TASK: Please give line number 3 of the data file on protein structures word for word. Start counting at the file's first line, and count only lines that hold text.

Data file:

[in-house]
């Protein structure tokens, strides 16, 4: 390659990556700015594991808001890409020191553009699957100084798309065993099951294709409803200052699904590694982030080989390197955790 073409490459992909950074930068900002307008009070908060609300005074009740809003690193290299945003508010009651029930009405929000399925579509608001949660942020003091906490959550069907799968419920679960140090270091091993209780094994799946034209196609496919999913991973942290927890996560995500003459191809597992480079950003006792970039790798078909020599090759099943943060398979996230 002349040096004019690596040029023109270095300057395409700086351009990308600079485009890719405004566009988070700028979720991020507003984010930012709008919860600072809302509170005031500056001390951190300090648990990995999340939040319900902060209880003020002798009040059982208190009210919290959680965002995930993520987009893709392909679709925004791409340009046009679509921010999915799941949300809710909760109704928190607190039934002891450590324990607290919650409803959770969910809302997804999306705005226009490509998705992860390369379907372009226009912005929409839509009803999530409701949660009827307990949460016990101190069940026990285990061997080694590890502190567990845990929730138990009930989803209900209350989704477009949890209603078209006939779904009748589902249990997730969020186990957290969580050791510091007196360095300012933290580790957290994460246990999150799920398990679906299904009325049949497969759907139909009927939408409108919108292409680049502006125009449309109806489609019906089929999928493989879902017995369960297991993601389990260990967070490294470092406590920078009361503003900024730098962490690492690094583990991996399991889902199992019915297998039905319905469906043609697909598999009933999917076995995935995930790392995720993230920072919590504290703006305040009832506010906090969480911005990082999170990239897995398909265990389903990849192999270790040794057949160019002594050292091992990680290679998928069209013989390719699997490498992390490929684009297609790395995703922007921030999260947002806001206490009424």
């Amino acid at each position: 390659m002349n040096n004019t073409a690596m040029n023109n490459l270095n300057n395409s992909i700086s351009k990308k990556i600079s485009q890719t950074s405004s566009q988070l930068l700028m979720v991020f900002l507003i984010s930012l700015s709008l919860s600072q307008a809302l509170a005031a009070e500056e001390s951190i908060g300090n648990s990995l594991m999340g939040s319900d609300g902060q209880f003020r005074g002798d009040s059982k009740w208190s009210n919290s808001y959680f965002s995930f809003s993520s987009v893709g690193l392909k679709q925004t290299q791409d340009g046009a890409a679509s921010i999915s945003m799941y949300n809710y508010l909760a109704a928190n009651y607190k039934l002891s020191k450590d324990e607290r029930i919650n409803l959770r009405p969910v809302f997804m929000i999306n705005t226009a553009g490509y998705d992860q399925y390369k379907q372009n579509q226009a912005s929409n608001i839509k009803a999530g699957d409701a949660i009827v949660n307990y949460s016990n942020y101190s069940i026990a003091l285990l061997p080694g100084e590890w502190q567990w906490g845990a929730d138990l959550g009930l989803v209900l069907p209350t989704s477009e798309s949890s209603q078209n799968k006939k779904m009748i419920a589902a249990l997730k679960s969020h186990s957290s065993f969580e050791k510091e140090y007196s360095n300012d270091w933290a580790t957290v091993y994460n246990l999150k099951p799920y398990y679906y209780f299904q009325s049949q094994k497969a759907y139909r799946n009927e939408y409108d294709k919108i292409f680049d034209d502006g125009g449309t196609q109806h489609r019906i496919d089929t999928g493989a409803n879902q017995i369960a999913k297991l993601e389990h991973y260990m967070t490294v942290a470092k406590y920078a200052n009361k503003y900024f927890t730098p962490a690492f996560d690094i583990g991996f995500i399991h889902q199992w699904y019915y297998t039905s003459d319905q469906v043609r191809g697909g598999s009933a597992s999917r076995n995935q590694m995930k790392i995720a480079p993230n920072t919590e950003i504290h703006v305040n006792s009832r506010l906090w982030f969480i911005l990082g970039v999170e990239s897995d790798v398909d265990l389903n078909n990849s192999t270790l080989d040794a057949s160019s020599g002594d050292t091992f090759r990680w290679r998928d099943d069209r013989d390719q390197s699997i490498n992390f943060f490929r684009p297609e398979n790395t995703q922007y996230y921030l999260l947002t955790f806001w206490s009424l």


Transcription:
């Amino acid at each position: 390659m002349n040096n004019t073409a690596m040029n023109n490459l270095n300057n395409s992909i700086s351009k990308k990556i600079s485009q890719t950074s405004s566009q988070l930068l700028m979720v991020f900002l507003i984010s930012l700015s709008l919860s600072q307008a809302l509170a005031a009070e500056e001390s951190i908060g300090n648990s990995l594991m999340g939040s319900d609300g902060q209880f003020r005074g002798d009040s059982k009740w208190s009210n919290s808001y959680f965002s995930f809003s993520s987009v893709g690193l392909k679709q925004t290299q791409d340009g046009a890409a679509s921010i999915s945003m799941y949300n809710y508010l909760a109704a928190n009651y607190k039934l002891s020191k450590d324990e607290r029930i919650n409803l959770r009405p969910v809302f997804m929000i999306n705005t226009a553009g490509y998705d992860q399925y390369k379907q372009n579509q226009a912005s929409n608001i839509k009803a999530g699957d409701a949660i009827v949660n307990y949460s016990n942020y101190s069940i026990a003091l285990l061997p080694g100084e590890w502190q567990w906490g845990a929730d138990l959550g009930l989803v209900l069907p209350t989704s477009e798309s949890s209603q078209n799968k006939k779904m009748i419920a589902a249990l997730k679960s969020h186990s957290s065993f969580e050791k510091e140090y007196s360095n300012d270091w933290a580790t957290v091993y994460n246990l999150k099951p799920y398990y679906y209780f299904q009325s049949q094994k497969a759907y139909r799946n009927e939408y409108d294709k919108i292409f680049d034209d502006g125009g449309t196609q109806h489609r019906i496919d089929t999928g493989a409803n879902q017995i369960a999913k297991l993601e389990h991973y260990m967070t490294v942290a470092k406590y920078a200052n009361k503003y900024f927890t730098p962490a690492f996560d690094i583990g991996f995500i399991h889902q199992w699904y019915y297998t039905s003459d319905q469906v043609r191809g697909g598999s009933a597992s999917r076995n995935q590694m995930k790392i995720a480079p993230n920072t919590e950003i504290h703006v305040n006792s009832r506010l906090w982030f969480i911005l990082g970039v999170e990239s897995d790798v398909d265990l389903n078909n990849s192999t270790l080989d040794a057949s160019s020599g002594d050292t091992f090759r990680w290679r998928d099943d069209r013989d390719q390197s699997i490498n992390f943060f490929r684009p297609e398979n790395t995703q922007y996230y921030l999260l947002t955790f806001w206490s009424l």